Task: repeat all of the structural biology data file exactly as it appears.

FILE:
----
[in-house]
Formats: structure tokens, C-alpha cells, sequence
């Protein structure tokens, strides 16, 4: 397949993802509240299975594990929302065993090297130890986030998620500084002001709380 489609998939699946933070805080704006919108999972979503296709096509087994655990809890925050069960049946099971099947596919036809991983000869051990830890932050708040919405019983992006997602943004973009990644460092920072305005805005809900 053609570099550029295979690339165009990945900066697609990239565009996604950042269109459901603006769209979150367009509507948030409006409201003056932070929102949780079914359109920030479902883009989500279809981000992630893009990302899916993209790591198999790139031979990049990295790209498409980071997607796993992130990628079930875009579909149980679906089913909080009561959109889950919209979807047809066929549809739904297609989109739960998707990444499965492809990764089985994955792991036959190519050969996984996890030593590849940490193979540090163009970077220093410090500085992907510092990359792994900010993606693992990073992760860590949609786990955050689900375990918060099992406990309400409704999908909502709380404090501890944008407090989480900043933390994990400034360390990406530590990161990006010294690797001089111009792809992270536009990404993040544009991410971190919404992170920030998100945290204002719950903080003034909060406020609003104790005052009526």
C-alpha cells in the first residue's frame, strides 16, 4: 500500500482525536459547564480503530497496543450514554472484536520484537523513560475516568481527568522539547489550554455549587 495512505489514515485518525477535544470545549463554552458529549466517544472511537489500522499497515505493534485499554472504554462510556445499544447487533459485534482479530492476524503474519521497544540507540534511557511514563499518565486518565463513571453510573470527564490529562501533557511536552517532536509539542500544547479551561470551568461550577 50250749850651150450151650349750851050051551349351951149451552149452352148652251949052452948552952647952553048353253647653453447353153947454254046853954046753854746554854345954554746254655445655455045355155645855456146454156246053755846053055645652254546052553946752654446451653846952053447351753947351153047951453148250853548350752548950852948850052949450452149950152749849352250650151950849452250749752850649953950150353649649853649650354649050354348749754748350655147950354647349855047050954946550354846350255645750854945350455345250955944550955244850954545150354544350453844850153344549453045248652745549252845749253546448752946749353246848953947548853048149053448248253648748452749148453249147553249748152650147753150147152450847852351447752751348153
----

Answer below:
[in-house]
Formats: structure tokens, C-alpha cells, sequence
């Protein structure tokens, strides 16, 4: 397949993802509240299975594990929302065993090297130890986030998620500084002001709380 489609998939699946933070805080704006919108999972979503296709096509087994655990809890925050069960049946099971099947596919036809991983000869051990830890932050708040919405019983992006997602943004973009990644460092920072305005805005809900 053609570099550029295979690339165009990945900066697609990239565009996604950042269109459901603006769209979150367009509507948030409006409201003056932070929102949780079914359109920030479902883009989500279809981000992630893009990302899916993209790591198999790139031979990049990295790209498409980071997607796993992130990628079930875009579909149980679906089913909080009561959109889950919209979807047809066929549809739904297609989109739960998707990444499965492809990764089985994955792991036959190519050969996984996890030593590849940490193979540090163009970077220093410090500085992907510092990359792994900010993606693992990073992760860590949609786990955050689900375990918060099992406990309400409704999908909502709380404090501890944008407090989480900043933390994990400034360390990406530590990161990006010294690797001089111009792809992270536009990404993040544009991410971190919404992170920030998100945290204002719950903080003034909060406020609003104790005052009526």
C-alpha cells in the first residue's frame, strides 16, 4: 500500500482525536459547564480503530497496543450514554472484536520484537523513560475516568481527568522539547489550554455549587 495512505489514515485518525477535544470545549463554552458529549466517544472511537489500522499497515505493534485499554472504554462510556445499544447487533459485534482479530492476524503474519521497544540507540534511557511514563499518565486518565463513571453510573470527564490529562501533557511536552517532536509539542500544547479551561470551568461550577 50250749850651150450151650349750851050051551349351951149451552149452352148652251949052452948552952647952553048353253647653453447353153947454254046853954046753854746554854345954554746254655445655455045355155645855456146454156246053755846053055645652254546052553946752654446451653846952053447351753947351153047951453148250853548350752548950852948850052949450452149950152749849352250650151950849452250749752850649953950150353649649853649650354649050354348749754748350655147950354647349855047050954946550354846350255645750854945350455345250955944550955244850954545150354544350453844850153344549453045248652745549252845749253546448752946749353246848953947548853048149053448248253648748452749148453249147553249748152650147753150147152450847852351447752751348153